Interactions between water vapor and potential vorticity in synoptic-scale monsoonal disturbances: Moisture vortex instability
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Interactions between water vapor and potential vorticity in synoptic-scale monsoonal disturbances: Moisture vortex instability

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  • Journal Title:
    Journal of Atmospheric Sciences
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    South Asian monsoon low pressure systems, referred to as synoptic-scale monsoonal disturbances (SMDs), are convectively coupled cyclonic disturbances that are responsible for up to half of the total monsoon rainfall. In spite of their importance, the mechanisms that lead to the growth of these systems have remained elusive. It has long been thought that SMDs grow because of a variant of baroclinic instability that includes the effects of convection. Recent work, however, has shown that this framework is inconsistent with the observed structure and dynamics of SMDs. Here, we present an alternative framework that may explain the growth of SMDs and may also be applicable to other modes of tropical variability. Moisture is prognostic and is coupled to precipitation through a simplified Betts–Miller scheme. Interactions between moisture and potential vorticity (PV) in the presence of a moist static energy gradient can be understood in terms of a “gross” PV (qG) equation. The qG summarizes the dynamics of SMDs and reveals the relative role that moist and dry dynamics play in these disturbances, which is largely determined by the gross moist stability. Linear solutions to the coupled PV and moisture equations reveal Rossby-like modes that grow because of a moisture vortex instability. Meridional temperature and moisture advection to the west of the PV maximum moisten and destabilize the column, which results in enhanced convection and SMD intensification through vortex stretching. This instability occurs only if the moistening is in the direction of propagation of the SMD and is strongest at the synoptic scale.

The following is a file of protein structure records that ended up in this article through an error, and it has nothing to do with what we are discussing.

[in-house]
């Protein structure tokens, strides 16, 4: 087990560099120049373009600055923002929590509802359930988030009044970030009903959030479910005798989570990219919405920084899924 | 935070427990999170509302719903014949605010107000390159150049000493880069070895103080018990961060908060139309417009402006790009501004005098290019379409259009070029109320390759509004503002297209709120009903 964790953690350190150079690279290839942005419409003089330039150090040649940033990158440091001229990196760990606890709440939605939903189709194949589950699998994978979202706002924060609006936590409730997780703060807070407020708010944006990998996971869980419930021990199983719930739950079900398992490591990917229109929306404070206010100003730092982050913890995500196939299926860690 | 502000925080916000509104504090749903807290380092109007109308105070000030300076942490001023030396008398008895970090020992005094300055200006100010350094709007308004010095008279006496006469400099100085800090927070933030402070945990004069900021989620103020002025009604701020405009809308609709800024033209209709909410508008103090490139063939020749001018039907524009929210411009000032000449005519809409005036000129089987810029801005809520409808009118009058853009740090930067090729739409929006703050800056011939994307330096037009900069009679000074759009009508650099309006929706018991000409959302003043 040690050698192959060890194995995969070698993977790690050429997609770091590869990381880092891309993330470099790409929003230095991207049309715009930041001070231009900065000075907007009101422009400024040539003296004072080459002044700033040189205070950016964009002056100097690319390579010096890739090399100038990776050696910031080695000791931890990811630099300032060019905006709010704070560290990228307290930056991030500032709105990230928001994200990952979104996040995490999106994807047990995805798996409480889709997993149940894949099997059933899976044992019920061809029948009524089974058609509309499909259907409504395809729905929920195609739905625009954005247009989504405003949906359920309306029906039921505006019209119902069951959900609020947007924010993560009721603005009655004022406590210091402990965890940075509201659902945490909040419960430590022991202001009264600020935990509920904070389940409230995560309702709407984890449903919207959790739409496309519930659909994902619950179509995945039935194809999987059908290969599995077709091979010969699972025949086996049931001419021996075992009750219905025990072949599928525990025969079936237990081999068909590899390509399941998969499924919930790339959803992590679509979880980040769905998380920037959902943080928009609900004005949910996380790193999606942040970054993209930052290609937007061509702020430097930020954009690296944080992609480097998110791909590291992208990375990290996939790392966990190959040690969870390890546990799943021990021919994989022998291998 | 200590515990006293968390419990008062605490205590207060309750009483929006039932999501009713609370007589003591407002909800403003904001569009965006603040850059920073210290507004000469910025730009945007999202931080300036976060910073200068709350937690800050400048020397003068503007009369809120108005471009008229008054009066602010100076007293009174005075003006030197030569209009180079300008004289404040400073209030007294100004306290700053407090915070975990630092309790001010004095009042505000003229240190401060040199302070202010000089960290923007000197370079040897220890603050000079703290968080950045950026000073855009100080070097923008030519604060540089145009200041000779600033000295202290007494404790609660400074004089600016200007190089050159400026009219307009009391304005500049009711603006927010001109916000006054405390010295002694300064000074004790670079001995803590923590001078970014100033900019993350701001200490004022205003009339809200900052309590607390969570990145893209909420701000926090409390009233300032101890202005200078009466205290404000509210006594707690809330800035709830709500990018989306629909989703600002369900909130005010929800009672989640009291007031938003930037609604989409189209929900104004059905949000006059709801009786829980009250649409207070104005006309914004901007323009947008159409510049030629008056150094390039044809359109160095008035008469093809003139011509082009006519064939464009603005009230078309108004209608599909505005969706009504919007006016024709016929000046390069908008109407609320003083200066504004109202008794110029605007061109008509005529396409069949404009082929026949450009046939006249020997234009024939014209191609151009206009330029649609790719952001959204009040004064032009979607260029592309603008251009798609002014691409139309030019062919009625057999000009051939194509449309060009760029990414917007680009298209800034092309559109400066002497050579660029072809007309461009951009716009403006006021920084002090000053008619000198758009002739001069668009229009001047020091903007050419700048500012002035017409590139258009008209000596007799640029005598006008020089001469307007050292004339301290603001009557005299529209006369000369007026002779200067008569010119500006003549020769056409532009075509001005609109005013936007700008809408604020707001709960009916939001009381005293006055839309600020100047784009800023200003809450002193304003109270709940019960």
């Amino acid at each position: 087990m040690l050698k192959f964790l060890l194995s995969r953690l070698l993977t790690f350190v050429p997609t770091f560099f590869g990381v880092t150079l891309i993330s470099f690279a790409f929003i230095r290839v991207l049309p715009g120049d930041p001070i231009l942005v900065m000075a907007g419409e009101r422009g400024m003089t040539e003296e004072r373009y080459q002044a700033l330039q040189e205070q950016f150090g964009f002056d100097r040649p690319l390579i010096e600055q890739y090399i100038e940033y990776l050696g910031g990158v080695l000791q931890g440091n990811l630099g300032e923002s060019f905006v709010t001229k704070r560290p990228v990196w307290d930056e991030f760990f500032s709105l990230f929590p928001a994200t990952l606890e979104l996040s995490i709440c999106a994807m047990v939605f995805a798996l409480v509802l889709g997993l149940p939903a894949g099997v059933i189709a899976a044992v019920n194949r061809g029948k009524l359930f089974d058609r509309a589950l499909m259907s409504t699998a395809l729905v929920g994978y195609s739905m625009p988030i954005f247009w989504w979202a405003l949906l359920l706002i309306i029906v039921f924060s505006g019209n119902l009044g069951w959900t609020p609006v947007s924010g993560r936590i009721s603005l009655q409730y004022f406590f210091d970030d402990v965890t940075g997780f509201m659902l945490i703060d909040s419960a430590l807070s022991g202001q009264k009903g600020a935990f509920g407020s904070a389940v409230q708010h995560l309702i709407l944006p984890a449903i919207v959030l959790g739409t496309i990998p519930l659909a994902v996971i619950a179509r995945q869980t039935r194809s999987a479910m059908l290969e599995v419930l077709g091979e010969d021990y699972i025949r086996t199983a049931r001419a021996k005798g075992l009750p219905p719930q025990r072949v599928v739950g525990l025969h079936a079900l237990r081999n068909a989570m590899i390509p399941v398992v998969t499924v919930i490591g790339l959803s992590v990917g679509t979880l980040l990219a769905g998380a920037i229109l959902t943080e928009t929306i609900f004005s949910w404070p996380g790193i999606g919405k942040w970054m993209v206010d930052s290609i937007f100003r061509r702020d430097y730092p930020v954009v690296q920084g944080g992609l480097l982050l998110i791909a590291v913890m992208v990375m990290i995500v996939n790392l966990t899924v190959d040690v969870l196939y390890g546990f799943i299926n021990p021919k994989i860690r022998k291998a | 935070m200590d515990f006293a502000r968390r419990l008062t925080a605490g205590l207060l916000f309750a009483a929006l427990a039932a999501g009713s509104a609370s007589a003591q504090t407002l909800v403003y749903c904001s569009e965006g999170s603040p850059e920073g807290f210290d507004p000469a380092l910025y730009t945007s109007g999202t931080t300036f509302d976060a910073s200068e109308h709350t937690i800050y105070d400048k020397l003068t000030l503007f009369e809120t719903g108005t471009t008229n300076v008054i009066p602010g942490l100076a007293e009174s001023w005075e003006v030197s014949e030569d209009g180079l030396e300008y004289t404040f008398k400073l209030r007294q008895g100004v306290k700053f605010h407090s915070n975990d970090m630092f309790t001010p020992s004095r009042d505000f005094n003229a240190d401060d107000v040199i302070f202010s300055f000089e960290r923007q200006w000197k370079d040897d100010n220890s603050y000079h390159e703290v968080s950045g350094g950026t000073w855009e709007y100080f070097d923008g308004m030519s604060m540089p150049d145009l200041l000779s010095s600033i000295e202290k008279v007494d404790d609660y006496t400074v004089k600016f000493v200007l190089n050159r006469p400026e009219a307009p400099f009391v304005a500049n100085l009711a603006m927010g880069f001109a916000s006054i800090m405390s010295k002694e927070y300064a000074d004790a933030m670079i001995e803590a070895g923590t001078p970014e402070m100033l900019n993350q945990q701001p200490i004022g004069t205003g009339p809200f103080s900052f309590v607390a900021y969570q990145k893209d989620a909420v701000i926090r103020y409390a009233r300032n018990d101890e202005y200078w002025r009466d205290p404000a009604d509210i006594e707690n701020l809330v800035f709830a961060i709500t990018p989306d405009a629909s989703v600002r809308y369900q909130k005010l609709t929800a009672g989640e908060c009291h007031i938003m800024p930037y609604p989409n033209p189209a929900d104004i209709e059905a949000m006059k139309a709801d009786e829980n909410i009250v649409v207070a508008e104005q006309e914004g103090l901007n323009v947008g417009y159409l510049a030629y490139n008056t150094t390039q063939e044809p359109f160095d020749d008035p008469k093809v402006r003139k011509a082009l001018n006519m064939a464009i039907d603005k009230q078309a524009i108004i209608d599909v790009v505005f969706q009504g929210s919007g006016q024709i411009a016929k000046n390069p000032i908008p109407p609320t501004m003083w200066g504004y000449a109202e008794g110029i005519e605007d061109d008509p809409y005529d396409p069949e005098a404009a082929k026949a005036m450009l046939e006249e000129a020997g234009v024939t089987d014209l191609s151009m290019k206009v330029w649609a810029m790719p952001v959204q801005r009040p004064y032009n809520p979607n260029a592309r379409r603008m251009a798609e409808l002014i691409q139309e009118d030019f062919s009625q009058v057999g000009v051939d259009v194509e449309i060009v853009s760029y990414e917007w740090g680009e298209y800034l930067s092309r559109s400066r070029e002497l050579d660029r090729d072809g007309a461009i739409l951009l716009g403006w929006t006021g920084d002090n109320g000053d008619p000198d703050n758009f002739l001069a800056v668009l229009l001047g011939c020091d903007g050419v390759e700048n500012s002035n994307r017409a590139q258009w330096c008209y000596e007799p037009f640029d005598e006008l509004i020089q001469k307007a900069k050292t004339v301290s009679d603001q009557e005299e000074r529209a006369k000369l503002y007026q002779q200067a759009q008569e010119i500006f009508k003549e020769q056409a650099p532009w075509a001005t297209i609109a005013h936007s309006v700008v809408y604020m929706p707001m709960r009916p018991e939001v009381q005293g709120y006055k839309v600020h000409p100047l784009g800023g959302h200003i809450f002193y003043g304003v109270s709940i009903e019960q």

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    J. Atmos. Sci. (2018) 75(6): 2083–2106
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